And Li Dehui, 22, another worker, said he was taken to the secret brick kiln after he had read a recruitment poster and been fooled into entering a van owned by an illegal job recruiter.
Li, who is from Chongqing, said he was forced to sign an IOU after he had arrived at the kiln. The paper signified that he was indebted for the 400 yuan (US$61.5) the manager of the brick kiln had paid to buy him from the job recruiter.
"The boss said I had to pay the debt if I wanted to leave the brick kiln," Li said. "But I had no money, not even a penny."
Li said he turned to his family for help.
"After the boss began to trust me, I was able to call my father and tell him what had happened on me," he said.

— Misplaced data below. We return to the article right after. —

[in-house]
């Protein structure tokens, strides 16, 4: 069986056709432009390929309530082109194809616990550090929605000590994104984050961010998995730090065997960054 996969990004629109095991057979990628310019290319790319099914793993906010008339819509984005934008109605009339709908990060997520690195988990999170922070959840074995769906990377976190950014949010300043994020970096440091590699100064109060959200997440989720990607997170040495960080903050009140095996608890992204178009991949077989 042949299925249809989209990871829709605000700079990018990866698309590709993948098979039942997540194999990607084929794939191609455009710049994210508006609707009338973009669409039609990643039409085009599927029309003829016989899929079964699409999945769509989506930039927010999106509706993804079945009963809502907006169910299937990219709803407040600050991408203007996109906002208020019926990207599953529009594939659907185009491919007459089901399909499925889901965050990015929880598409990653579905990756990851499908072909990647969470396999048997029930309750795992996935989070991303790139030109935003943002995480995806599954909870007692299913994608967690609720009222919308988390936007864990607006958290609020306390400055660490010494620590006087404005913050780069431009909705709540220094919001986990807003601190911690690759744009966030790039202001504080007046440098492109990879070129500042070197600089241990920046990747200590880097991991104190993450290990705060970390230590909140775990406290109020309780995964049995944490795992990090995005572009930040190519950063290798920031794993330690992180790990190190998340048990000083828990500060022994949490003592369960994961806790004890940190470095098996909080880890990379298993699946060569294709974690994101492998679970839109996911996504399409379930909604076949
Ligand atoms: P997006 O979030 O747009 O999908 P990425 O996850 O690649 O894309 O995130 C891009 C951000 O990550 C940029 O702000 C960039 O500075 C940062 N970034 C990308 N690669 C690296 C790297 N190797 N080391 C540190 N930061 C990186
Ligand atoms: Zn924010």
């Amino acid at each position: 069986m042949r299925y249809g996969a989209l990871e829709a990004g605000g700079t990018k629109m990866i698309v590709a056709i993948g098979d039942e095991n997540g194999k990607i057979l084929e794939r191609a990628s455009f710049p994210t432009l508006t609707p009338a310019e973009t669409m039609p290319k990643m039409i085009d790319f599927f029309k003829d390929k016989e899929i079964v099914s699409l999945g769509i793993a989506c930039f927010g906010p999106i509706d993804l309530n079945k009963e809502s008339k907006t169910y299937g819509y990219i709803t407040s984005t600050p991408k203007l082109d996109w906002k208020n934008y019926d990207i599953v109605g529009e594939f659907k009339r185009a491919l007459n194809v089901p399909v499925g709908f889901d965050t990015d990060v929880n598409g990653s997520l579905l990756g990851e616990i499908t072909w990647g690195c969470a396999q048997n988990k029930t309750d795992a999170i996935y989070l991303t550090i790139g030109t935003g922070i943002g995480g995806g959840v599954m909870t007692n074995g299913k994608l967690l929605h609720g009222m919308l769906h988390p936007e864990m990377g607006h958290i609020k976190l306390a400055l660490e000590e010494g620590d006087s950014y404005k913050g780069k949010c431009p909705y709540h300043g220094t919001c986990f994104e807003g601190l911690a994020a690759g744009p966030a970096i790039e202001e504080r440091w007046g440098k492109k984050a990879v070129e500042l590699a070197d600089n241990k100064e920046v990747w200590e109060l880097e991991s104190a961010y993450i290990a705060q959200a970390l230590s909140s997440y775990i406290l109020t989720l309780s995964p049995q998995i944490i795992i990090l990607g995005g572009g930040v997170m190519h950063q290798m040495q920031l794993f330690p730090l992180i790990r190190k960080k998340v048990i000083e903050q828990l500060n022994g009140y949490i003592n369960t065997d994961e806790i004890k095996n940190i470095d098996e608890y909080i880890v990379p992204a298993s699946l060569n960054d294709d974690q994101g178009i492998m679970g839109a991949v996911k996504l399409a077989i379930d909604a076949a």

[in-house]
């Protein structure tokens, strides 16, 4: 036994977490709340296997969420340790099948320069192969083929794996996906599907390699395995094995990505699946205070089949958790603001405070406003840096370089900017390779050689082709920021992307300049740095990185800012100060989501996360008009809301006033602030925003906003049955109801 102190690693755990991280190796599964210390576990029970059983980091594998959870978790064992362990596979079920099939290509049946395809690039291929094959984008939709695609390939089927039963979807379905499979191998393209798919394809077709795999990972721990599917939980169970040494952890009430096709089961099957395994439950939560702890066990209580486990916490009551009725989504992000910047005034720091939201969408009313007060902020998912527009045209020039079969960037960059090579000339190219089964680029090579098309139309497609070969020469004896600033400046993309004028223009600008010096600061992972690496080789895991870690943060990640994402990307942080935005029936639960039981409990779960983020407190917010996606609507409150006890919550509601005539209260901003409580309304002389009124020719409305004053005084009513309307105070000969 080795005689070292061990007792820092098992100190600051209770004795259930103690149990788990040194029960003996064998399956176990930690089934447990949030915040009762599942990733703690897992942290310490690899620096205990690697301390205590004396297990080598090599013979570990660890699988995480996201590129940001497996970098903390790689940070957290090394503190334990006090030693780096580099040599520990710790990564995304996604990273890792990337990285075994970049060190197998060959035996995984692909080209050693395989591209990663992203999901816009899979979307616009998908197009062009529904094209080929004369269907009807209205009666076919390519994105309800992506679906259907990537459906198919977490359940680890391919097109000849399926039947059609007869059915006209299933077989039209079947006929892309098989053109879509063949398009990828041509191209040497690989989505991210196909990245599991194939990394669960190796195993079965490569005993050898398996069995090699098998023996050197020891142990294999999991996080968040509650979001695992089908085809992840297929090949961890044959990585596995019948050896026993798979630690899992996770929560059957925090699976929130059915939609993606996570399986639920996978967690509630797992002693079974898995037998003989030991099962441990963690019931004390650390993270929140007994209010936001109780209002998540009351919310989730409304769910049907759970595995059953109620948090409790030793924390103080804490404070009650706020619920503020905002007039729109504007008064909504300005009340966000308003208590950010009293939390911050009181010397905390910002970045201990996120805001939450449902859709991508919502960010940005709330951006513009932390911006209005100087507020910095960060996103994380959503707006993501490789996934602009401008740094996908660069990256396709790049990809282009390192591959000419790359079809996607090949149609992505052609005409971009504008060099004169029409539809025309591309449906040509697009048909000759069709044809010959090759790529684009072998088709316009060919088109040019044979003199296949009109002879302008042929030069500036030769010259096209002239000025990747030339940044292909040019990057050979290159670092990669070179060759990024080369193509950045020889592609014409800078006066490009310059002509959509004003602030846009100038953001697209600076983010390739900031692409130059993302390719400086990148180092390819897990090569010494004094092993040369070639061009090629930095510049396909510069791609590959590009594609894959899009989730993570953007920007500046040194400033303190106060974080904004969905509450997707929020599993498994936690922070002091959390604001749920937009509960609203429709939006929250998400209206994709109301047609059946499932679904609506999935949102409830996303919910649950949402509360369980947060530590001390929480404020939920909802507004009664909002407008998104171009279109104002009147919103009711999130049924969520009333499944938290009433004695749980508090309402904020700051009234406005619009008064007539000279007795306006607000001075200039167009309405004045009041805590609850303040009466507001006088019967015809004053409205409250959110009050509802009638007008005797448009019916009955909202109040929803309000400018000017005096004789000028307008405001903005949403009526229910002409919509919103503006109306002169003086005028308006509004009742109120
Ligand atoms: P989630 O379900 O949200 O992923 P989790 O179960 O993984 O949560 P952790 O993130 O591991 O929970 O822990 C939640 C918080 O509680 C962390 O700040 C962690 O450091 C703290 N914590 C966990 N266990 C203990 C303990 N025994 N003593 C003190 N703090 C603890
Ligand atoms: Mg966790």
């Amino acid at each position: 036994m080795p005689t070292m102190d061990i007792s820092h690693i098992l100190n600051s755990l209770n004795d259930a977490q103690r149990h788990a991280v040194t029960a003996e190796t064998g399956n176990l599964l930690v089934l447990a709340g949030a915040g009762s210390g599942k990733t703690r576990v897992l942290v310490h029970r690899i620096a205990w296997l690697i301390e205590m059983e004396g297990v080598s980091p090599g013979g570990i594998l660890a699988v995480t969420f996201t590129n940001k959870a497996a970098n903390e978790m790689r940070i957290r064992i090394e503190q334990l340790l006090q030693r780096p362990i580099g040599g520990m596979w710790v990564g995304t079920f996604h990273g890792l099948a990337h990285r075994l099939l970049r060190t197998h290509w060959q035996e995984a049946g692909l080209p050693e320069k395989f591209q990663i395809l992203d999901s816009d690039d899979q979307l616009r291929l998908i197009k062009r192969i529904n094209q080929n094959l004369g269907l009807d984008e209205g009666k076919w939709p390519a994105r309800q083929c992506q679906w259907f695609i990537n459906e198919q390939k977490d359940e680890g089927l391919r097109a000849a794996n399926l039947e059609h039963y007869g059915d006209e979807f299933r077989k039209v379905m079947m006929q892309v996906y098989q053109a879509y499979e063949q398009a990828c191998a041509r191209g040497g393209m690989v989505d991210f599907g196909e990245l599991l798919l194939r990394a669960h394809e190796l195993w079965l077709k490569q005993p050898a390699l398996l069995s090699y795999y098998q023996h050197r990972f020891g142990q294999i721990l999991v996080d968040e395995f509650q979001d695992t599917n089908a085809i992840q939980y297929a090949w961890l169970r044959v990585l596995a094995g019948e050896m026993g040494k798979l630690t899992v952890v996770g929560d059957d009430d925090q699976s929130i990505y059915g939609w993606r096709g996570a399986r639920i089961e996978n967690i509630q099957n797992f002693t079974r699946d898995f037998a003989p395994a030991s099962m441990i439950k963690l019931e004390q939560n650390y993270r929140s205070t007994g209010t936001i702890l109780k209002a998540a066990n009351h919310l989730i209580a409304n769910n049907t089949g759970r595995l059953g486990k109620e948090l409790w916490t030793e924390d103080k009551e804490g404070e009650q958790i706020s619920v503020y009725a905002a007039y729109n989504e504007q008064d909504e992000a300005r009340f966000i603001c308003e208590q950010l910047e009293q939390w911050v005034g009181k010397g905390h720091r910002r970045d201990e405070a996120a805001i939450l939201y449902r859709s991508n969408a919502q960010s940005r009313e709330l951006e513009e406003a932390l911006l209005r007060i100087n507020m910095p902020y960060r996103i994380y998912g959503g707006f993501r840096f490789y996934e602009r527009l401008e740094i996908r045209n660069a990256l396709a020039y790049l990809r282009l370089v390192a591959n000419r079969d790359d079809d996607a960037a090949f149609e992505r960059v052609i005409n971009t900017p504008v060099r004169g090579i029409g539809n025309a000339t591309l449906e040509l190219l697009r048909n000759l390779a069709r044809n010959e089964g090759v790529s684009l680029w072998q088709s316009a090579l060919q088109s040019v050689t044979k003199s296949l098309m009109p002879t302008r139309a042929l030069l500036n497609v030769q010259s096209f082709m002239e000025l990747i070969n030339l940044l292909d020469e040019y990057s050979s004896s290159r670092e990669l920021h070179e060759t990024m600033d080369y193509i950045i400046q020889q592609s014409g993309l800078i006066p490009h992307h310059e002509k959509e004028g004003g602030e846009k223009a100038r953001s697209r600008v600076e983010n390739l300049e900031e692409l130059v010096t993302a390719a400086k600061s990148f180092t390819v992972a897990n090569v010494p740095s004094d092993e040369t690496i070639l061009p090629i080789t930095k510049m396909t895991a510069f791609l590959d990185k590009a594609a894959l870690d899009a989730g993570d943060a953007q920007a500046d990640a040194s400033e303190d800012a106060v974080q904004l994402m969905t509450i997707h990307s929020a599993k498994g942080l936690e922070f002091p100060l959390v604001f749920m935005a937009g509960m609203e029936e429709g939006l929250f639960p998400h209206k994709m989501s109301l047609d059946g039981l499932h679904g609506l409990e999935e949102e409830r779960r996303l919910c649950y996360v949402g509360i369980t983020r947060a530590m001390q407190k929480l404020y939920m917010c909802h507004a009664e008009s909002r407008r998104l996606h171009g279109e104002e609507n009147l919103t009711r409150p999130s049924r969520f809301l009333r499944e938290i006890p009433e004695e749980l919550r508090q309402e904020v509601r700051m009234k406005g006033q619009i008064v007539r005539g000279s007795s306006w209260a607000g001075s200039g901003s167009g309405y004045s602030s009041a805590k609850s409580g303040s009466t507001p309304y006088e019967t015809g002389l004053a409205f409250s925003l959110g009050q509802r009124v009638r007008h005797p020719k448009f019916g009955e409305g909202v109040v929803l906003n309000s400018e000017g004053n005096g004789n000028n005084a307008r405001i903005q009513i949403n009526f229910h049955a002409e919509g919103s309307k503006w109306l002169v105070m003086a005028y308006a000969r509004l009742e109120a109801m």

Li's father, Li Xiuquan, came to Huizhou and sought help from local government departments.
Li said he lived in a wooden house with poor conditions and ate bad food.
The workers, who often had to stay on the job until midnight, would receive only 5 yuan for three months of toil, Li said.
In addition to being fooled into taking the job by illegal recruiters, the workers at the brick kiln had been directly kidnapped from the streets, Li said.
Huizhou officials said the brick kiln had been operating for many years.
They said it was difficult to shut down because it lay in the city's remote mountainous area.
Authorities said there might be more than a dozen such kilns in Huizhou, a city bordering the Shenzhen special economic zone,.
Authorities have promised to start a special campaign to crack down on illegal brick kilns throughout the city.